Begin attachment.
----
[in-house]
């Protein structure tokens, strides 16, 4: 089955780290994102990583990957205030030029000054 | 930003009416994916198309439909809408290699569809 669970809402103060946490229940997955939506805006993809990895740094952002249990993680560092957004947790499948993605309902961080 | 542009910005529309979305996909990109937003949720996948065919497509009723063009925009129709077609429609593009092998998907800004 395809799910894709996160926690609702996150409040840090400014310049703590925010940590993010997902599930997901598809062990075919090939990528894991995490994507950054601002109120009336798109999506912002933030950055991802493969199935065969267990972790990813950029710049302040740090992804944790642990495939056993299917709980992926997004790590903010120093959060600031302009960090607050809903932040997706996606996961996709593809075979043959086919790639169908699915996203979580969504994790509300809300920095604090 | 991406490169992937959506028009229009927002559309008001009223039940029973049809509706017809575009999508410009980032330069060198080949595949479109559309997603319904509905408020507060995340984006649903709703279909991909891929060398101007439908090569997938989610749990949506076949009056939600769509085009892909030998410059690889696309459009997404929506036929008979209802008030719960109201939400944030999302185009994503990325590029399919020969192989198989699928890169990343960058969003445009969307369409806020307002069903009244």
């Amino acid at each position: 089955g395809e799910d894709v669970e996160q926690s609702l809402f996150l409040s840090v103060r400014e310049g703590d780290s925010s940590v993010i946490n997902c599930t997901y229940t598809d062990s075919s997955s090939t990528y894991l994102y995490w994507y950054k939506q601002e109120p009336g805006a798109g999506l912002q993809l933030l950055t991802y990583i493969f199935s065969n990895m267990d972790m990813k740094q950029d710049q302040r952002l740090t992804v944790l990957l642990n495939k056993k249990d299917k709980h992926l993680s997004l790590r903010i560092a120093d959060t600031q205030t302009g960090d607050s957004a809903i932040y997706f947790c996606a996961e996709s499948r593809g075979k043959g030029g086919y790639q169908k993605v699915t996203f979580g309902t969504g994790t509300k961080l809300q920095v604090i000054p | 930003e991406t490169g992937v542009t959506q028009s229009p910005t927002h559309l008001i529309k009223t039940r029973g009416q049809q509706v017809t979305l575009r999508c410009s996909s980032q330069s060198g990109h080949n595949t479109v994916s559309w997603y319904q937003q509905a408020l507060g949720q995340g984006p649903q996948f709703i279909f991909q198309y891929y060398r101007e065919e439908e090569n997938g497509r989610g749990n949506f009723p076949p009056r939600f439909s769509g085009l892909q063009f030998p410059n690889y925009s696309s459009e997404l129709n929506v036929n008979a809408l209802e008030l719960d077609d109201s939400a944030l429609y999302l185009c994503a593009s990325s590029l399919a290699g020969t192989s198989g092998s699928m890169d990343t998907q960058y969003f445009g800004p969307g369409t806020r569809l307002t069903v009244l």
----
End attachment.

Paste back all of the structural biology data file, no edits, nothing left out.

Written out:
[in-house]
């Protein structure tokens, strides 16, 4: 089955780290994102990583990957205030030029000054 | 930003009416994916198309439909809408290699569809 669970809402103060946490229940997955939506805006993809990895740094952002249990993680560092957004947790499948993605309902961080 | 542009910005529309979305996909990109937003949720996948065919497509009723063009925009129709077609429609593009092998998907800004 395809799910894709996160926690609702996150409040840090400014310049703590925010940590993010997902599930997901598809062990075919090939990528894991995490994507950054601002109120009336798109999506912002933030950055991802493969199935065969267990972790990813950029710049302040740090992804944790642990495939056993299917709980992926997004790590903010120093959060600031302009960090607050809903932040997706996606996961996709593809075979043959086919790639169908699915996203979580969504994790509300809300920095604090 | 991406490169992937959506028009229009927002559309008001009223039940029973049809509706017809575009999508410009980032330069060198080949595949479109559309997603319904509905408020507060995340984006649903709703279909991909891929060398101007439908090569997938989610749990949506076949009056939600769509085009892909030998410059690889696309459009997404929506036929008979209802008030719960109201939400944030999302185009994503990325590029399919020969192989198989699928890169990343960058969003445009969307369409806020307002069903009244």
């Amino acid at each position: 089955g395809e799910d894709v669970e996160q926690s609702l809402f996150l409040s840090v103060r400014e310049g703590d780290s925010s940590v993010i946490n997902c599930t997901y229940t598809d062990s075919s997955s090939t990528y894991l994102y995490w994507y950054k939506q601002e109120p009336g805006a798109g999506l912002q993809l933030l950055t991802y990583i493969f199935s065969n990895m267990d972790m990813k740094q950029d710049q302040r952002l740090t992804v944790l990957l642990n495939k056993k249990d299917k709980h992926l993680s997004l790590r903010i560092a120093d959060t600031q205030t302009g960090d607050s957004a809903i932040y997706f947790c996606a996961e996709s499948r593809g075979k043959g030029g086919y790639q169908k993605v699915t996203f979580g309902t969504g994790t509300k961080l809300q920095v604090i000054p | 930003e991406t490169g992937v542009t959506q028009s229009p910005t927002h559309l008001i529309k009223t039940r029973g009416q049809q509706v017809t979305l575009r999508c410009s996909s980032q330069s060198g990109h080949n595949t479109v994916s559309w997603y319904q937003q509905a408020l507060g949720q995340g984006p649903q996948f709703i279909f991909q198309y891929y060398r101007e065919e439908e090569n997938g497509r989610g749990n949506f009723p076949p009056r939600f439909s769509g085009l892909q063009f030998p410059n690889y925009s696309s459009e997404l129709n929506v036929n008979a809408l209802e008030l719960d077609d109201s939400a944030l429609y999302l185009c994503a593009s990325s590029l399919a290699g020969t192989s198989g092998s699928m890169d990343t998907q960058y969003f445009g800004p969307g369409t806020r569809l307002t069903v009244l």